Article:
3. Hey Mark, like you I think I saw this film as a youngster sometime in the 70’s and have also remembered it ever since. But I am not sure if this is the right film. Did these creatures fall from trees to suck the bones out of people? If so, it is my film! The creature looks the same, but I’m not sure about the tentacle and the splitting to show the Chinese soup gunk. I was under 10 years old, so I only remember the falling from trees and sucking the bones… I know this is an old posting, but if you could answer, I’d be grateful…

  4. Hi Jess!

    Yes! You have the correct film. At one point in the movie, a man is creeping up to throw a gasoline bomb at one of the creatures, and another creature drops out of a tree to get him. It’s kind of fun to discover an old movie you haven’t seen for years, isn’t it?

    Yours, Mark

  5. I have been yahooing for years, typing in “1950’s horror movie about creatures that sucked people’s bones.” I finally googled it instead, and here it is. I, too, remember this classic from my childhood and have never forgotten it. Who could? My husband and I are collecting horror movies from when we were kids, ones that we liked, and this is going in our collection. My sister wants to watch it, too, when we get it. She watched it with me, then, on Chiller Theater. Boy, those were the days!

  6. Linda: You are exactly the kind of reader I want reading! I started by buying movies I remembered, but then I became hooked on the genre and started collecting whatever I came across. I’ve made some truly wonderful finds that really take me back. Hope you drop by often! ~Mark

  7. Ah yes.. “Monster Chiller Horror Theatre”. Those were the days. This movie (Island of Terror) scared me silly when I was a kid. The sound the creatures made caused me to hide in the kitchen. But I always came back. My brother and I loved staying up late and watching the old films. Maybe the editor wasn’t up to snuff, but the sound editor sure was. Old sci-fi and monster movies… happy times.

    • Hey Rob: Yes, great sound editing! When I was a kid, the scene that absolutely horrified me was when Edward Judd was forced to lob off Peter Cushing’s hand to save his life. Good times, indeed.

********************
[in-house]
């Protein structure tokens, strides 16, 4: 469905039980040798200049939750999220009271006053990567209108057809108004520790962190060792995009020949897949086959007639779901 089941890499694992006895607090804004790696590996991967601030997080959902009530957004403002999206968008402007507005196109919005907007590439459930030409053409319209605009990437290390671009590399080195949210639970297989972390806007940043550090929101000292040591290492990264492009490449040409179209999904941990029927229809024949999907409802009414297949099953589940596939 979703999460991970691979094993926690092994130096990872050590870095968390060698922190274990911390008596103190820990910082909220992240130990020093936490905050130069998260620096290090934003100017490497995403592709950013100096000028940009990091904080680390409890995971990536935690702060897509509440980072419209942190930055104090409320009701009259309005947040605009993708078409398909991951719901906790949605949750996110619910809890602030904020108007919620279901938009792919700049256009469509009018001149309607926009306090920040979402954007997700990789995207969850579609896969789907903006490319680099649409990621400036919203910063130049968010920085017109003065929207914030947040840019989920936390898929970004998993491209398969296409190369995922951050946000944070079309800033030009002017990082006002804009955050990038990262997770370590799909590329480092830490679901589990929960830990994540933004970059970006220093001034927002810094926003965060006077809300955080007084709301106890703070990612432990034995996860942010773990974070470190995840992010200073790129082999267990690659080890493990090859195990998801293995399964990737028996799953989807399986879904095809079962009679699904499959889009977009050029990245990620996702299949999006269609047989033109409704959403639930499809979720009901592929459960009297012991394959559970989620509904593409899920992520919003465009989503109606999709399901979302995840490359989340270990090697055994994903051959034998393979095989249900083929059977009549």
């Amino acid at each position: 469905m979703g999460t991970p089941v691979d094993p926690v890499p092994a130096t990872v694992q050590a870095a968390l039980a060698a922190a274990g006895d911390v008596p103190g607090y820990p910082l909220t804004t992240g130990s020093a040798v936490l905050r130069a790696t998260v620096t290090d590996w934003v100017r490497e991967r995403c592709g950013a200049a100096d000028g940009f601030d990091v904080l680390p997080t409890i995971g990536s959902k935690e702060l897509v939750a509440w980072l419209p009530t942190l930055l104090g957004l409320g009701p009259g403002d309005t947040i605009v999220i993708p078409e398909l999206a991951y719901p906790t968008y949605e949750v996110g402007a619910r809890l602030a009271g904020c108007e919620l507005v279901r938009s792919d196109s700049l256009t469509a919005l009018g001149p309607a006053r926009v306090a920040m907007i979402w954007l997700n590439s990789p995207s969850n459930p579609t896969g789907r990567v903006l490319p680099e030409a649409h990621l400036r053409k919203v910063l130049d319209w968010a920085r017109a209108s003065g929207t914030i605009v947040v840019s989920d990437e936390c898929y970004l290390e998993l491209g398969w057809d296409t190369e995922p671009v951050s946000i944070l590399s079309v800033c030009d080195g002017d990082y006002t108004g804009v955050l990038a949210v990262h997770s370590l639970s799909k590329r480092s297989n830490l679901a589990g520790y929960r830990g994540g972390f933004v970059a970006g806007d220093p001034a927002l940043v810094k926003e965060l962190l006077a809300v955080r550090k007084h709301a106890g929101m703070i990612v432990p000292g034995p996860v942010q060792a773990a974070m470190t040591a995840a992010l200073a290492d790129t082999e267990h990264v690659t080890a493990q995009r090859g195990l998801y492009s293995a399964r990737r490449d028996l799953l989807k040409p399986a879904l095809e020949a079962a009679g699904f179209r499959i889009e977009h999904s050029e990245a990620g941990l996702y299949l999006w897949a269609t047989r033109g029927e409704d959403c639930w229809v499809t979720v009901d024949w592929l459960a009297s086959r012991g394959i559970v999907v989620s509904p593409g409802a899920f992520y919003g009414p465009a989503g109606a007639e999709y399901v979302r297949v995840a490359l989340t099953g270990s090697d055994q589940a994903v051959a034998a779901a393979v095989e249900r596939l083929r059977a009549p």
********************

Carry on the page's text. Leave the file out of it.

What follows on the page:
8. I’m so glad I came across this. I’ve been wondering for years if I really saw this movie, or if it was just a figment of my over active childhood imagination. I must have seen it some time in the early ’70s. I’ve never found somebody else who had seen it so I started believing the latter. I can remember drawing pictures of the creatures though in grade school. When you mentioned the part about lopping of his hand, that unlocked the memories for me. Is there a scene with a bunch of cattle and the creatures are feeding on them? I’m so excited to know the name of this movie and looking forward to purchasing it and re-living some of my childhood. I use to love watching Fritz The Night Owl. Thank you.

    • Hey Ken! Glad to have been of service. Yes, there is a scene where the creatures feed on cattle. It’s a climatic scene near the end. I, too, was excited to see this movie again as an adult! As I say in the review, I credit this movie for rekindling my love of old sci-fi / horror films. Believe me, you’ll love seeing this movie again! – Mark

  9. So glad other folks remember and are enjoying these movies. I, too, googled “1960s English horror movie with turtle-like creatures,” and that’s how I found your site. As a kid in the early 70s, I watched any and every horror movie on Saturday afternoon’s “Science Fiction Theater” as well as the late-night chillers on Friday. I loved “Island of Terror” and found it quite, well, terrifying. Reading everyone’s comments has inspired me to collect more of these classics.

    I will always be grateful for the pleasures of “Creature from the Black Lagoon,” “The Thing,” and even schlocky classics such as “The Brain that Wouldn’t DIe!,” another movie that scared the hell out of me as a kid, then had my husband and I rolling on the floor when we revisited it 35 years later.

    • It does my heart good to know that people are still thinking about this movie. Like I mentioned in the review, this was the movie that got me on my “horror kick” again, and I’ve thoroughly enjoyed watching my collection grow. It’s amazing how many of these films were so terrifying as a kid and so ridiculous when viewed as an adult!